Monster's ball: part of a float satirising Fifa for the Mainz Carnival in Germany, 3 March. Photo: Getty
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Why Fifa is football’s dirtiest player

Last month’s rush to exonerate the Premier League’s CEO, Richard Scudamore, who had been accused of sexism, was just another example of the game’s eagerness to sweep dirty linen under the carpet.

The latest allegations about Fifa’s decision to award the 2022 World Cup to Qatar have hardly come as a surprise. Indeed, if there was any surprise, it was that there were still some who spoke of being “shocked” at the claims. However, the institutional corruption of football and the hijacking of the “beautiful game” by shady interests does not stop at the top level; rather, it starts there.

Nor is there any reason for the British authorities to look smug. Not only have they failed to take any credible kind of stand against the alleged auctioning of the World Cup, but our own game is increasingly consumed by questionable governance and takeovers by a self-serving elite that considers itself above the law and, by virtue of its colossal wealth, immune from attack.

So many people are now earning vast riches from the Premier League that those charged with governance easily brush aside any attempt to question the efficacy of the “fit and proper persons” tests for club ownership, or the policing of offshore agents and their close relationships with players, managers and officials.

The FA was happy to play the system for all its worth in its campaign to stage the 2018 World Cup. David Beckham was sent to woo Jack Warner, the long-serving Fifa executive committee member who resigned from the federation while suspended pending a bribery investigation, and the BBC was pressured to withdraw a documentary exposing Fifa corruption. Both the Prime Minister and Prince William were cajoled to add their lustre to the fruitless, expensive folly.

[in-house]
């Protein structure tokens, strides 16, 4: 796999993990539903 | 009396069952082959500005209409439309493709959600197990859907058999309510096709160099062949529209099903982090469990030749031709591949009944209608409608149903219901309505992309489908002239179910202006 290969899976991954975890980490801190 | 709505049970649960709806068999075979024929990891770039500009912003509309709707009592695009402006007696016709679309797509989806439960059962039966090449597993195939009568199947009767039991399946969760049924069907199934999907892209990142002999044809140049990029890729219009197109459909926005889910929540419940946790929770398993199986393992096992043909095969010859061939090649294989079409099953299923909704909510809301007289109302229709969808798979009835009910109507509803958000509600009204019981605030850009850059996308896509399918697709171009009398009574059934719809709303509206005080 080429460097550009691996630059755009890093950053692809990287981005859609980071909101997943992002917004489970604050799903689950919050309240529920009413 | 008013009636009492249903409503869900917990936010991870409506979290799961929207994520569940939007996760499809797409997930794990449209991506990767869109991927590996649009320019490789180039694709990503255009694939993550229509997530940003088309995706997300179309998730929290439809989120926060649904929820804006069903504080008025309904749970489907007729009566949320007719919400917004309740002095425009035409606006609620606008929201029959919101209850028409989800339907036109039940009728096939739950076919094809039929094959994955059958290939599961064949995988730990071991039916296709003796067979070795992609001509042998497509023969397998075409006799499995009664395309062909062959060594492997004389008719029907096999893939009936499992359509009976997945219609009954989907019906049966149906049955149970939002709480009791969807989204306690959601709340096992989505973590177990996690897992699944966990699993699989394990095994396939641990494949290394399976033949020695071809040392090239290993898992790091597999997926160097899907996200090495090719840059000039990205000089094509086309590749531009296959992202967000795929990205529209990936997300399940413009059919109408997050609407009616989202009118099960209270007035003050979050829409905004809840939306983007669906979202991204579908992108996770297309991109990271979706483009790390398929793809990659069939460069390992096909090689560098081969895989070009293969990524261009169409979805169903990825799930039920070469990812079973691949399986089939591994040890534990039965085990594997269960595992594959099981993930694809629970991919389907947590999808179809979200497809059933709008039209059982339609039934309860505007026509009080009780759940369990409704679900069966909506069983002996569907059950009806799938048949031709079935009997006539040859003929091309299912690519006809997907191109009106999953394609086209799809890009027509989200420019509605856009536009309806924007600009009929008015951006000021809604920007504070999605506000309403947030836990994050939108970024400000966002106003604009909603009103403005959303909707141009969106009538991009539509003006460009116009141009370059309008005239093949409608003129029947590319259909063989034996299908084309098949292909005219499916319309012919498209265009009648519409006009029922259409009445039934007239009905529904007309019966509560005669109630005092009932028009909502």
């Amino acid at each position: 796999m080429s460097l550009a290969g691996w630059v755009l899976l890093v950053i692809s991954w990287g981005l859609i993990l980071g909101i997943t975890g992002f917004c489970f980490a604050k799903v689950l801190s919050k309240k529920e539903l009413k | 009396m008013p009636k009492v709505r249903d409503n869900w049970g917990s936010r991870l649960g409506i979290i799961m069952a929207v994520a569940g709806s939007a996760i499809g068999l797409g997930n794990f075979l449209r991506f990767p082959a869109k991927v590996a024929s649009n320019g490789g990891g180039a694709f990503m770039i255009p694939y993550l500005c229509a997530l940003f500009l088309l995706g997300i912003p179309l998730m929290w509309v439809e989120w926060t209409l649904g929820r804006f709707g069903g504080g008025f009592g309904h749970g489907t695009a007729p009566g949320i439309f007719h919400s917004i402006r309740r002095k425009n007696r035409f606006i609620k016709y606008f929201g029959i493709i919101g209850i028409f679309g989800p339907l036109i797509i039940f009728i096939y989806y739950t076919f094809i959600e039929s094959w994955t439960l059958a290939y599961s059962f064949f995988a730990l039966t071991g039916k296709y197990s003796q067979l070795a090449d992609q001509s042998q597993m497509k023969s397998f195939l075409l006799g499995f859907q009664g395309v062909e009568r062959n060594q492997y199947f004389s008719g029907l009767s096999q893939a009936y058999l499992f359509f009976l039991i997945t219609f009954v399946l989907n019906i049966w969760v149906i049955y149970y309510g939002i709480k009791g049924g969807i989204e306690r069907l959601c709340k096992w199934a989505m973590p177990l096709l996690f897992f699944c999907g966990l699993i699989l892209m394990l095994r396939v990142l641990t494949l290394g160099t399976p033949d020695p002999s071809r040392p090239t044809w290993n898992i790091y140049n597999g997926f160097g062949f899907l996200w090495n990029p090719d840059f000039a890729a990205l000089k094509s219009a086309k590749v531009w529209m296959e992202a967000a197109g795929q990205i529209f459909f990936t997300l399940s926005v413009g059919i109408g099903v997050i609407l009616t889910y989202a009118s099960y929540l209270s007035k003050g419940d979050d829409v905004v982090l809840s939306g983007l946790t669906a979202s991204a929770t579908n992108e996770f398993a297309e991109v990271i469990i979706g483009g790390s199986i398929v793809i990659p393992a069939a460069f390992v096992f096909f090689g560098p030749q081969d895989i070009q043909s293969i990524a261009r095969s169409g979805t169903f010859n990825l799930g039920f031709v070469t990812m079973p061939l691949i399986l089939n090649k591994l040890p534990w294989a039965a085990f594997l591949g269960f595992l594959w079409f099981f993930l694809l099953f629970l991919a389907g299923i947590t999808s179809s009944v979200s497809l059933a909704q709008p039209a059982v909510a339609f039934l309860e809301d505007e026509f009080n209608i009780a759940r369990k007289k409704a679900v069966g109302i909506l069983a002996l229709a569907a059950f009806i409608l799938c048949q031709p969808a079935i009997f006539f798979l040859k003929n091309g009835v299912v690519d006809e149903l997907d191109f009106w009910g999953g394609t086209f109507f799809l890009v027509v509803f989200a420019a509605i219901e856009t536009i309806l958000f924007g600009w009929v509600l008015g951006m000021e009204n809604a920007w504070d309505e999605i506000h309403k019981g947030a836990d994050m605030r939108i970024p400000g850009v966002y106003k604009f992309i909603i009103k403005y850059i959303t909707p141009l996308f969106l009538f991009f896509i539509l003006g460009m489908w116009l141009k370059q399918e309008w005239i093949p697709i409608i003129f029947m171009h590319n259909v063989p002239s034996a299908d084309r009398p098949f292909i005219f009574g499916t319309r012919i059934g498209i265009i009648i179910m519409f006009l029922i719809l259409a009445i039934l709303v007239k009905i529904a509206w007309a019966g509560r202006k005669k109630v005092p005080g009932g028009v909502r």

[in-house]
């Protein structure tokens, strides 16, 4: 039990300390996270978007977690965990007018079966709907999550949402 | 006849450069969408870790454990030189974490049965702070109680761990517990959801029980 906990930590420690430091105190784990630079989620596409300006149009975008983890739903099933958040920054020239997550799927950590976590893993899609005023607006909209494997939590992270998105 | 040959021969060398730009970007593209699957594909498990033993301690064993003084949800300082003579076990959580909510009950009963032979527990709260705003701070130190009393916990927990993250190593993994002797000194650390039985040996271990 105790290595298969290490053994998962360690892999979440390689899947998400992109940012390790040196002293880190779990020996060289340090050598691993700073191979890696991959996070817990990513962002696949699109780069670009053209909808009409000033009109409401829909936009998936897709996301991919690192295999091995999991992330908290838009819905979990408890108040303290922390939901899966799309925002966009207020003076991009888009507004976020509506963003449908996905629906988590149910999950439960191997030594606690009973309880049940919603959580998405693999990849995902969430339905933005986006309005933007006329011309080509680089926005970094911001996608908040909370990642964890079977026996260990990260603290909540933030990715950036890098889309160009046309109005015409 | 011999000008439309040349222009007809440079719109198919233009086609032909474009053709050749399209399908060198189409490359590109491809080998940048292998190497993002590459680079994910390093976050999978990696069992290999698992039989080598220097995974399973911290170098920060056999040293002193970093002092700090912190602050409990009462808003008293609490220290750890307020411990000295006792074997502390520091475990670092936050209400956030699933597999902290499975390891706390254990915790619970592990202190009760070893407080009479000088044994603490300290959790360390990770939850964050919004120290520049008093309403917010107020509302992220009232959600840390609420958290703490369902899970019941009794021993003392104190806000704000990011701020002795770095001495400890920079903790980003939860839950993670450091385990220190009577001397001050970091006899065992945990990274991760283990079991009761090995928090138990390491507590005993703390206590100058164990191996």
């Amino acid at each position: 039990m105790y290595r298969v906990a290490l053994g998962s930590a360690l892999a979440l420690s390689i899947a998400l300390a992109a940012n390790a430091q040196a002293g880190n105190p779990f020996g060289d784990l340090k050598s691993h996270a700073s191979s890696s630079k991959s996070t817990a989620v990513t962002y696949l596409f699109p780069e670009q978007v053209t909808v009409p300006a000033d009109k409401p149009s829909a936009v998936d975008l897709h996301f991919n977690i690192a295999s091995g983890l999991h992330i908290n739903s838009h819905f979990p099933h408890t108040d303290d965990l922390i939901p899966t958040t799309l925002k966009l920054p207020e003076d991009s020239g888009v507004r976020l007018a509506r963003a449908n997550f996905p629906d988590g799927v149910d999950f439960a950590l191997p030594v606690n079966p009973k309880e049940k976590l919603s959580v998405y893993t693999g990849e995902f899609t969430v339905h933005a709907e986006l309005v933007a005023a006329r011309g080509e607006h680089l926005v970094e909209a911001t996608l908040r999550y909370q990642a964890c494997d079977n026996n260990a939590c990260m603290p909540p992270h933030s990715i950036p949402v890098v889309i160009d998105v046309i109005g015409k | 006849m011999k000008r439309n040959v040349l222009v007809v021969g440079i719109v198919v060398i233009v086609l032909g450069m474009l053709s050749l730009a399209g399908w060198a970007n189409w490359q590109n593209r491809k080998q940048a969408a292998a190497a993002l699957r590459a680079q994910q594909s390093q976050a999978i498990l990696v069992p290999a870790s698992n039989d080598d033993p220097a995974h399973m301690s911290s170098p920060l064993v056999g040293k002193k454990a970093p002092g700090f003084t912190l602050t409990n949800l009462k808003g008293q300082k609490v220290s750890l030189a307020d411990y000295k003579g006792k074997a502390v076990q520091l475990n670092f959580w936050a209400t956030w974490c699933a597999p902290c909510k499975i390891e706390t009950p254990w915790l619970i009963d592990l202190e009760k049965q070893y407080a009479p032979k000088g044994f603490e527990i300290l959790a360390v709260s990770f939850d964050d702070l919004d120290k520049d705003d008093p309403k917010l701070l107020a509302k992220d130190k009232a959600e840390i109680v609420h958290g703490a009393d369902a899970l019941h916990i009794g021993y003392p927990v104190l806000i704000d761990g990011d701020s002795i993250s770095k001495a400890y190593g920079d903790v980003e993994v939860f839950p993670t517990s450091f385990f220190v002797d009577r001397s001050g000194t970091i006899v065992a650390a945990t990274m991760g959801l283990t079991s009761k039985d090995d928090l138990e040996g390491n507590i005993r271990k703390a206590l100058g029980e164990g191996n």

Last month’s cursory examination and rush to exonerate the Premier League’s chief executive, Richard Scudamore, who had been accused of sexism, was just another example of the game’s eagerness to sweep any possible dirty linen under the carpet. The Football League’s inability to prevent the new Leeds United owner, Massimo Cellino – despite a fraud-related conviction – from taking over the club seems to me a further illustration of the inadequacy of regulations.

No one has been able to get to grips with a system that allows the players’ union, controlled by Gordon Taylor (supposedly the highest-paid union officer in the world, with a reported salary of £1m), to derive most of its revenue in effect from the employers, in the form of a share of the vast television-rights fees generated by the Premier League.

Although football still thrills and fascinates, the paraphernalia constructed to administer the game continues, free from scrutiny, to exploit the sport. That this has been evident to many observers for so long and has come to prominence only now as a result of a decision to award the World Cup to such a patently unsuitable country is proof of Fifa’s breathtaking contempt and arrogance.